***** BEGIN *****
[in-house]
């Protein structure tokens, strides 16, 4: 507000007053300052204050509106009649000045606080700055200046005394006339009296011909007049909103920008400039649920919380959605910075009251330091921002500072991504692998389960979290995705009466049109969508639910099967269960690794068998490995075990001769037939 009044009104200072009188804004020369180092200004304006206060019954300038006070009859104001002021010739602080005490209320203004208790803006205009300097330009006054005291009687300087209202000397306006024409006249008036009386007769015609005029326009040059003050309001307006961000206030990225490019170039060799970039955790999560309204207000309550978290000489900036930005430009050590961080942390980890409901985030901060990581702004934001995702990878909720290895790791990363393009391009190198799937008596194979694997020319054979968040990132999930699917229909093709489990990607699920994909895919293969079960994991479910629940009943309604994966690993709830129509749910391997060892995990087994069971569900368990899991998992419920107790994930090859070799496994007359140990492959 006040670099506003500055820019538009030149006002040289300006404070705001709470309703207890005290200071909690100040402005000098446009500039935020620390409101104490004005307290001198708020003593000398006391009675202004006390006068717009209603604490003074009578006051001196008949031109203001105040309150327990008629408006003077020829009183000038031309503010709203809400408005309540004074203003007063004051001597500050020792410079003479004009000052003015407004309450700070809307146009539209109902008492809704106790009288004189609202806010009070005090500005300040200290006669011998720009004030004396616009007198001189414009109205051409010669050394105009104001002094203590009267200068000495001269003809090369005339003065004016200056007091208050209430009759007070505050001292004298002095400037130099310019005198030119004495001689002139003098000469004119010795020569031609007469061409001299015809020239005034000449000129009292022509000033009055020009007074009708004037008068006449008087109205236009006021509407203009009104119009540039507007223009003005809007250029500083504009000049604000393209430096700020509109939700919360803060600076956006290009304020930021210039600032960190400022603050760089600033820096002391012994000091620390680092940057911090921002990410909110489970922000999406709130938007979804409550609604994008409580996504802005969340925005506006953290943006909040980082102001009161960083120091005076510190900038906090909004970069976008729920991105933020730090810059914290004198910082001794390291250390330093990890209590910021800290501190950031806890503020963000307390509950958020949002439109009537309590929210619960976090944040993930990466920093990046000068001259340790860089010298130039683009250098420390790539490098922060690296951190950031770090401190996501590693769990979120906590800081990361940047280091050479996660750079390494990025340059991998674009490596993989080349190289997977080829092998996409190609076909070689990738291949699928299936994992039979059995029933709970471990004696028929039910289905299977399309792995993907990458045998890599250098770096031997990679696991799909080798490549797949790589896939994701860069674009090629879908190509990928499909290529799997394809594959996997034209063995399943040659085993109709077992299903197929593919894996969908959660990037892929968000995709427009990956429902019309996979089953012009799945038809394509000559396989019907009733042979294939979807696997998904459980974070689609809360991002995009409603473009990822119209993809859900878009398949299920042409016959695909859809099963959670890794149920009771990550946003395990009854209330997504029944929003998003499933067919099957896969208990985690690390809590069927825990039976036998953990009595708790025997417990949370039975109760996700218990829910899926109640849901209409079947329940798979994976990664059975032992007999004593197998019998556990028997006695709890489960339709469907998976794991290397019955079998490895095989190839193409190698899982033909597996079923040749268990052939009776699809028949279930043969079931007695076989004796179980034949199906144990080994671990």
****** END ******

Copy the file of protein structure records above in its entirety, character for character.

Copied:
[in-house]
């Protein structure tokens, strides 16, 4: 507000007053300052204050509106009649000045606080700055200046005394006339009296011909007049909103920008400039649920919380959605910075009251330091921002500072991504692998389960979290995705009466049109969508639910099967269960690794068998490995075990001769037939 009044009104200072009188804004020369180092200004304006206060019954300038006070009859104001002021010739602080005490209320203004208790803006205009300097330009006054005291009687300087209202000397306006024409006249008036009386007769015609005029326009040059003050309001307006961000206030990225490019170039060799970039955790999560309204207000309550978290000489900036930005430009050590961080942390980890409901985030901060990581702004934001995702990878909720290895790791990363393009391009190198799937008596194979694997020319054979968040990132999930699917229909093709489990990607699920994909895919293969079960994991479910629940009943309604994966690993709830129509749910391997060892995990087994069971569900368990899991998992419920107790994930090859070799496994007359140990492959 006040670099506003500055820019538009030149006002040289300006404070705001709470309703207890005290200071909690100040402005000098446009500039935020620390409101104490004005307290001198708020003593000398006391009675202004006390006068717009209603604490003074009578006051001196008949031109203001105040309150327990008629408006003077020829009183000038031309503010709203809400408005309540004074203003007063004051001597500050020792410079003479004009000052003015407004309450700070809307146009539209109902008492809704106790009288004189609202806010009070005090500005300040200290006669011998720009004030004396616009007198001189414009109205051409010669050394105009104001002094203590009267200068000495001269003809090369005339003065004016200056007091208050209430009759007070505050001292004298002095400037130099310019005198030119004495001689002139003098000469004119010795020569031609007469061409001299015809020239005034000449000129009292022509000033009055020009007074009708004037008068006449008087109205236009006021509407203009009104119009540039507007223009003005809007250029500083504009000049604000393209430096700020509109939700919360803060600076956006290009304020930021210039600032960190400022603050760089600033820096002391012994000091620390680092940057911090921002990410909110489970922000999406709130938007979804409550609604994008409580996504802005969340925005506006953290943006909040980082102001009161960083120091005076510190900038906090909004970069976008729920991105933020730090810059914290004198910082001794390291250390330093990890209590910021800290501190950031806890503020963000307390509950958020949002439109009537309590929210619960976090944040993930990466920093990046000068001259340790860089010298130039683009250098420390790539490098922060690296951190950031770090401190996501590693769990979120906590800081990361940047280091050479996660750079390494990025340059991998674009490596993989080349190289997977080829092998996409190609076909070689990738291949699928299936994992039979059995029933709970471990004696028929039910289905299977399309792995993907990458045998890599250098770096031997990679696991799909080798490549797949790589896939994701860069674009090629879908190509990928499909290529799997394809594959996997034209063995399943040659085993109709077992299903197929593919894996969908959660990037892929968000995709427009990956429902019309996979089953012009799945038809394509000559396989019907009733042979294939979807696997998904459980974070689609809360991002995009409603473009990822119209993809859900878009398949299920042409016959695909859809099963959670890794149920009771990550946003395990009854209330997504029944929003998003499933067919099957896969208990985690690390809590069927825990039976036998953990009595708790025997417990949370039975109760996700218990829910899926109640849901209409079947329940798979994976990664059975032992007999004593197998019998556990028997006695709890489960339709469907998976794991290397019955079998490895095989190839193409190698899982033909597996079923040749268990052939009776699809028949279930043969079931007695076989004796179980034949199906144990080994671990």